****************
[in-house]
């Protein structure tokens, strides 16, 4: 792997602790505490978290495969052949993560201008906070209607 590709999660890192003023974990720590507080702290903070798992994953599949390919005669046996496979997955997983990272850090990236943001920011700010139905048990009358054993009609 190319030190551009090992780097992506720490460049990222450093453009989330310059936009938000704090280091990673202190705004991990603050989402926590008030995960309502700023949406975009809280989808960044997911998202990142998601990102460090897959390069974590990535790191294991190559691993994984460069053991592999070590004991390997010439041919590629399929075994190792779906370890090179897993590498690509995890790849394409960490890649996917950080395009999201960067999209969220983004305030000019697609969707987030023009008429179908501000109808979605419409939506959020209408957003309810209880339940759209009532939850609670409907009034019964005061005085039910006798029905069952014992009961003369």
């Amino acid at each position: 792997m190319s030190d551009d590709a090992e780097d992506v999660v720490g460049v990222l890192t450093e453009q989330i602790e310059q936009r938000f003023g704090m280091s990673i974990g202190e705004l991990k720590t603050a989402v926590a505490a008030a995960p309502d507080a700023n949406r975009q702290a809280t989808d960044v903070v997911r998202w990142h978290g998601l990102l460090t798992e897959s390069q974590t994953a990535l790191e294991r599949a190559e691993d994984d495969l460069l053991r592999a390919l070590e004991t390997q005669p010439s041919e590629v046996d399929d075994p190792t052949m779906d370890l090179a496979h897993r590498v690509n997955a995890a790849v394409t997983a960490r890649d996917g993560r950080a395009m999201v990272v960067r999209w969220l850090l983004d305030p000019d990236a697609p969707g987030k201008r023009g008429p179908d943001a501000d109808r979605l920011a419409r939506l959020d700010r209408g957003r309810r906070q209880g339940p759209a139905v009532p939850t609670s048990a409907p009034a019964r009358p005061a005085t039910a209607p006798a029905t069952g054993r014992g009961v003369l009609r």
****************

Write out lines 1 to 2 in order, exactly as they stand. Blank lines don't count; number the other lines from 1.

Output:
[in-house]
């Protein structure tokens, strides 16, 4: 792997602790505490978290495969052949993560201008906070209607 590709999660890192003023974990720590507080702290903070798992994953599949390919005669046996496979997955997983990272850090990236943001920011700010139905048990009358054993009609 190319030190551009090992780097992506720490460049990222450093453009989330310059936009938000704090280091990673202190705004991990603050989402926590008030995960309502700023949406975009809280989808960044997911998202990142998601990102460090897959390069974590990535790191294991190559691993994984460069053991592999070590004991390997010439041919590629399929075994190792779906370890090179897993590498690509995890790849394409960490890649996917950080395009999201960067999209969220983004305030000019697609969707987030023009008429179908501000109808979605419409939506959020209408957003309810209880339940759209009532939850609670409907009034019964005061005085039910006798029905069952014992009961003369």